When I was in school (four year state university) I worked a part-time job in a Dean's office. Each college has a Dean - business, education, science, etc. One day the Dean (a woman) was telling us that her daughter made high school cheerleader (a highly prestigious sought-after activity for girls where football is almost a religion itself in the American South) and now her family was going to have to start going to church somewhere because all the cheerleaders go to church somewhere.

My daughter is now a freshman in that high school. She was a cheerleader for two years in middle school and will try out for her sophomore year. I'd bet serious money that the vast majority, if not all, the cheerleaders have some kind of Christian church affiliation.

Also, not too long ago, some small town cheerleaders won (I think they won) the right to put John 3:16 on the huge banner the football runs through at the start of the game. Yeah I googled it. This was all over the news in this state.

http://www.beaumontenterprise.com/hardi ... 673111.php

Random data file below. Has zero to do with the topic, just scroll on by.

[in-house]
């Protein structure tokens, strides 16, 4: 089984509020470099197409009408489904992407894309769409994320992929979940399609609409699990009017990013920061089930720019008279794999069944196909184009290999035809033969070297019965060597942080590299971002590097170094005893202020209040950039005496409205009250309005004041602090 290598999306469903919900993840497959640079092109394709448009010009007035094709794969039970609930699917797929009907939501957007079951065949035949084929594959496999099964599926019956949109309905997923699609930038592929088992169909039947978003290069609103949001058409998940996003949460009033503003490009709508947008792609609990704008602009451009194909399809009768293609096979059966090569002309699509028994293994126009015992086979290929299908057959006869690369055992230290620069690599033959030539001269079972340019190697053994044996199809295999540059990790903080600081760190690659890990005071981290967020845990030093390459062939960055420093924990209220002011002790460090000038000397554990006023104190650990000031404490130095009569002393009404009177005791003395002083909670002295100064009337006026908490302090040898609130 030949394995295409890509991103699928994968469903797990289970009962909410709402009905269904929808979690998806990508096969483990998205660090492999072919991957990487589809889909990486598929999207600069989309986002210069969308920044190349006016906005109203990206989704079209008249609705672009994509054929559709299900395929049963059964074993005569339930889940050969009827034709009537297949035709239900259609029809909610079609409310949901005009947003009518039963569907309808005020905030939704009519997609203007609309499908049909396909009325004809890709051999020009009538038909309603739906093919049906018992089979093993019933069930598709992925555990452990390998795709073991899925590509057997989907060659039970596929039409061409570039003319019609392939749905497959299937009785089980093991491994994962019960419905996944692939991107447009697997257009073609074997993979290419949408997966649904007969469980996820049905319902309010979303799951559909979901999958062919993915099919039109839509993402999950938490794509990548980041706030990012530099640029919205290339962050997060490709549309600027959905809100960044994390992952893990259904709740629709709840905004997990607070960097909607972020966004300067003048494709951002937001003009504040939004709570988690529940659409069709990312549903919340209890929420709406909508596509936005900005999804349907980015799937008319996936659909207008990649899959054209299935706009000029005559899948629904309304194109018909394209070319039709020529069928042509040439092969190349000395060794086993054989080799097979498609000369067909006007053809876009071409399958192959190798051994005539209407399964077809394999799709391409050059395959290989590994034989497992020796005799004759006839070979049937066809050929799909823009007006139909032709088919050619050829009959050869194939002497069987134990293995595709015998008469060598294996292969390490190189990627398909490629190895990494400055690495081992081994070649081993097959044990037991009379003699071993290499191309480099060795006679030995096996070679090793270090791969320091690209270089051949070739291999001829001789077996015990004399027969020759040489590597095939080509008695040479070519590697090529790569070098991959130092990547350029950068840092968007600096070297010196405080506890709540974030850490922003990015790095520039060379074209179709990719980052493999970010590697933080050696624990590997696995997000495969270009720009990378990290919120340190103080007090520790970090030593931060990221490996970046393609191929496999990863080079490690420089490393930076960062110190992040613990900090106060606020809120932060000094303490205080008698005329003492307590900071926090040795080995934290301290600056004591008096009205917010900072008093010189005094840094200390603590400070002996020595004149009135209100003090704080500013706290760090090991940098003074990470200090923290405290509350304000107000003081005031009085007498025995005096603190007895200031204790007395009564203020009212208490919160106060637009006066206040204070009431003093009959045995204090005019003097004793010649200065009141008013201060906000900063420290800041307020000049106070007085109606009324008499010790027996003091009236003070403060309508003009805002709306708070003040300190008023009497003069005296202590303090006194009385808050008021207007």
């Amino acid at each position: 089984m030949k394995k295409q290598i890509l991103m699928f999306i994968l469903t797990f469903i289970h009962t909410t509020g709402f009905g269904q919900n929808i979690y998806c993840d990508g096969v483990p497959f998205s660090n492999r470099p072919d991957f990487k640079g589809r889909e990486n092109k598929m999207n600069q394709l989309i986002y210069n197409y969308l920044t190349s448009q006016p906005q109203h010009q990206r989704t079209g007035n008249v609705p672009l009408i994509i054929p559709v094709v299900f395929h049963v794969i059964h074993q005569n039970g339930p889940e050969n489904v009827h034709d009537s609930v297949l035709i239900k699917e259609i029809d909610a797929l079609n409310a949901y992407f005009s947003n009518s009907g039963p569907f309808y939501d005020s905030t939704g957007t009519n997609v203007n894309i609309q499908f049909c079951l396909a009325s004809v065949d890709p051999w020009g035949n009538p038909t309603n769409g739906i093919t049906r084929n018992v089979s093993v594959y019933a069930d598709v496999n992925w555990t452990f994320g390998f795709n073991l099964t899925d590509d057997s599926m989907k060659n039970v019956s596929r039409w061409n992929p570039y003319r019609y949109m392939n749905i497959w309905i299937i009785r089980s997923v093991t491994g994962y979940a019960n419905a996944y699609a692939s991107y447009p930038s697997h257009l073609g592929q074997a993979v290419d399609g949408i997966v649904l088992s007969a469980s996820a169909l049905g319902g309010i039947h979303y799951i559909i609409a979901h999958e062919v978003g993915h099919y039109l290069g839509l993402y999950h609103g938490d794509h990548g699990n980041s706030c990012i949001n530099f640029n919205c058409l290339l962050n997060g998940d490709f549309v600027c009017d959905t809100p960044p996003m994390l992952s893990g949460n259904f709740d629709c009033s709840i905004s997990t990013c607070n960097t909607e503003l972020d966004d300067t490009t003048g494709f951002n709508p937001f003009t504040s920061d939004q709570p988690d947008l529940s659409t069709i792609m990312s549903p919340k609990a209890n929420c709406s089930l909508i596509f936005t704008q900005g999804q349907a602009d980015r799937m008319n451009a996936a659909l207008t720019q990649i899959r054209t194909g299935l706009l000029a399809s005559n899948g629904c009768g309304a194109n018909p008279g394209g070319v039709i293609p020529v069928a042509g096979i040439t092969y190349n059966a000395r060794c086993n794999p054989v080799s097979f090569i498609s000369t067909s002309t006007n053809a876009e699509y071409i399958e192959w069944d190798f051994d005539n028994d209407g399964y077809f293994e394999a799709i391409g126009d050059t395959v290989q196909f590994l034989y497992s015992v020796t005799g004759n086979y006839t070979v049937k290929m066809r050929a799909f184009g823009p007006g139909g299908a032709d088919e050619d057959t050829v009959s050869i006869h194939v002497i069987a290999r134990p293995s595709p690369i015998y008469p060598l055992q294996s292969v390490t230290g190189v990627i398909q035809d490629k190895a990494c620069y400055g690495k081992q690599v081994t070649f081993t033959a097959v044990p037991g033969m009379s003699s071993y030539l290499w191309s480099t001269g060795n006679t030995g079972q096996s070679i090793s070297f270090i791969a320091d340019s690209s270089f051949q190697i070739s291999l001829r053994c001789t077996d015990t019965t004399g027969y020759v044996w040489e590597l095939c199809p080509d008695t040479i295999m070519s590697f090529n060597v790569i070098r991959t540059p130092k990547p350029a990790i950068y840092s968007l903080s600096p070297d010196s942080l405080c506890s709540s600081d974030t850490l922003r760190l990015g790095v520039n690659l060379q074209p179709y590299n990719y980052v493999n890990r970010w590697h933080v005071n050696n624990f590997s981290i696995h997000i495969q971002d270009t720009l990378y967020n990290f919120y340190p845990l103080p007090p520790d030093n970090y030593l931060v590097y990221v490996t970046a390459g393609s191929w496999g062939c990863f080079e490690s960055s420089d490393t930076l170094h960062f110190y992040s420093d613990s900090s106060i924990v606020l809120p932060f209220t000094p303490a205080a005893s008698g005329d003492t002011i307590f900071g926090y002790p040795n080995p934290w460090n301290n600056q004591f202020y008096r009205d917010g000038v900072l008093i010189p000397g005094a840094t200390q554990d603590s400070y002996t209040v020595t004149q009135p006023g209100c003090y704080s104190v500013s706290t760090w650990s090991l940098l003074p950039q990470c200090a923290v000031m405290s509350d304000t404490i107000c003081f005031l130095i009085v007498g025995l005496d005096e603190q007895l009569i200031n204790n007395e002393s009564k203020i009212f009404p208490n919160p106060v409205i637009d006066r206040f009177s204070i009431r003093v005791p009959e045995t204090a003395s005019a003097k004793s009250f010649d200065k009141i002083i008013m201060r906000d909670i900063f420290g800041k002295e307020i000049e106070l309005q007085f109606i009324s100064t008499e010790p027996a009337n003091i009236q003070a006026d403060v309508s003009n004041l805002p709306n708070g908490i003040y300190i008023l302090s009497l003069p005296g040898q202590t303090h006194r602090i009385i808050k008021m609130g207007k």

But see, I used to never watch TV, for years and years. I got cable this past summer and not sure all this TLC-watching is an improvement in my life! I was often on the 'outside' at work as everyone seemed to watch all the same shows and there was often water-cooler type discussion, of which I could never take part.

And sports. ERMAGAD. Try not being a sports fan, like me. I swear some of the women faked this big interest in sports when a male would come around. Ugh.

Many years ago, I worked in an office where people drank together a lot after work. I had to find another job because I didn't drink, never went to the bar, and was so on the outside of that culture that I felt very unhappy. Nobody was rude or mean to me about it, but clearly a lot of bonding over drinks occurred and I was simply left out.

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And sports. ERMAGAD. Try not being a sports fan, like me. I swear some of the women faked this big interest in sports when a male would come around. Ugh.